They paid him $70,000 a year as director of dining services at the University of Maryland Eastern Shore. He dwelt in a brick rancher with a back yard that stretched down to a lake outside Salisbury. He had registered to vote, and those who knew him liked him. Everyone called him Derrick Anderson.
And no one at work or on his street has seen him since Oct. 4, the day he went out the back door of his office in a three-piece suit as police hovered at the front, pursuing a tip that Anderson might be Derrick Stevens, the last and most elusive fugitive from a legendary Los Angeles bank robbery 16 years ago.
"He is still at large," FBI spokesman Laura Bosley said Friday.
The flight and allegations of a criminal past left associates incredulous, not only at the 3,000-student campus in the small Somerset County town of Princess Anne but at Atlanta-based Gourmet Services, for which Anderson worked before being hired by the university in 1994.
The school, in a written statement, said Anderson came with "strong letters of recommendation," and spokeswoman Deirdra G. Johnson added that Anderson's food service employees "were really devastated by this."
Gourmet Services President Brenda Branch--who said Anderson had worked for the company in Georgia, Virginia and Maryland--said he "handled our money" and "we never had any discrepancies."
She added: "I know the FBI would never believe it, but I cannot even conceive this young man being involved in something like this. . . . We're all in a state of shock. We truly are. He was a family man. He appeared to be an honorable man. Let me put it this way: He was an honorable man."
Mary Hogan, the FBI agent in Los Angeles handling the case, said the agency's lab has not finished its comparison of photographs to determine whether Anderson is Stevens. If the lab concludes that he is, the tale will evoke several others of recent vintage in which fugitives in high-profile crimes have managed to recast themselves and lead ostensibly normal lives.
Earlier this year, Kathleen Ann Soliah, an alleged associate of the Symbionese Liberation Army, wanted for conspiracy to blow up two police cars 24 years ago, was found in St. Paul, Minn., where she had become Sara Jane Olson. Two years ago, Ira Einhorn, the Philadelphia activist who fled 16 years ago on the eve of his trial in the killing of his girlfriend, was arrested in France while living as "Mr. Mallon."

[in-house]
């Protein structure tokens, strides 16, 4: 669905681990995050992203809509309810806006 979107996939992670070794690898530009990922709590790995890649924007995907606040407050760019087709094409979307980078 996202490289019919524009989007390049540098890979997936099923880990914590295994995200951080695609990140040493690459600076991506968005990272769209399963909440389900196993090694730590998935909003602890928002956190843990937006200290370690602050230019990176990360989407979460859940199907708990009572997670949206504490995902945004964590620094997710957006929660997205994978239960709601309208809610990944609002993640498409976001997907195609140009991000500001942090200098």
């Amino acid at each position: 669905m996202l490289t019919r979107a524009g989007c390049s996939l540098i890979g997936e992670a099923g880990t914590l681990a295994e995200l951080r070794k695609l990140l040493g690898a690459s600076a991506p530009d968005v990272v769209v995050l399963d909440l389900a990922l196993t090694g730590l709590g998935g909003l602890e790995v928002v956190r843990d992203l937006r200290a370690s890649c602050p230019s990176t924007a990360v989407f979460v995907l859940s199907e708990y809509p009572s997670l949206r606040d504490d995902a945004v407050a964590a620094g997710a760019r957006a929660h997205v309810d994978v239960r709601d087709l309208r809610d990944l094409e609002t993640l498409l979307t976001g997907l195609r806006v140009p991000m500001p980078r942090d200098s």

The FBI says Stevens was one of five men involved in the armed robbery of Family Savings and Loan in Los Angeles on Oct. 28, 1983. It was a crime notable not only for the amount of money taken--$228,000, then the most in city history--but because one bandit wore a Richard M. Nixon mask. That reportedly helped inspire scenes in the movie "Point Break," the Los Angeles Times said recently.
Aided by a dye pack in the pilfered money that exploded in the getaway van, authorities were able to capture and prosecute four of the men involved, Bosley said. One of the four also was convicted of killing in the commission of a bank robbery, she added, because the van belonged to a young vegetable seller who was shot and killed shortly before the robbery.
Only Stevens, now 47, eluded capture for any length of time. The hunt came to be led by the FBI's domestic terrorism unit, Hogan said, because the agency concluded that the robbery was committed "on behalf of the Nation of Islam. . . . They wanted to support the group locally." And while the terrorism unit pursued leads over the years, "we did not have any sightings of him," Bosley said.
It was a recent wanted poster the FBI circulated nationwide that led to events at the 700-acre campus. Lt. Scott Keller, of the Princess Anne Police Department, said a student saw the poster, with a nearly 20-year-old photograph of Stevens, and told police it might be someone employed at a campus cafeteria, Derrick Anderson.
After contacting campus security officials and the FBI, Keller said, he and Chief Russell Pecoraro drove to the university and entered a cafeteria kitchen, clutching the poster. They assumed that Anderson, if he was in hiding, would be a cook or dishwasher, not the formally dressed man they bumped into who identified himself as the dining services director, Keller said.
It was not immediately apparent that the director was the man on the poster, Keller said. The three went into Anderson's office adjacent to the kitchen, and the chief explained why the officers had come. They showed Anderson the poster.
"He picked it up," Keller said. "He goes, 'Why would anyone think that was me?' He was completely calm. . . . I'll tell you, the guy was good. He was really good." He even showed the officers his Maryland driver's license to prove his identity.
Keller said he and the chief, suspicious but not certain, left the office to wait in the kitchen for campus security officers. They thought Anderson could leave his office only by one door, the one that led to the kitchen, where they stood. They were wrong. When the officers arrived and entered Anderson's office, he was gone.
"We actually feel really badly," Keller said.
Anderson used a girlfriend's van parked on campus to flee, Keller said. The van was found at Philadelphia International Airport.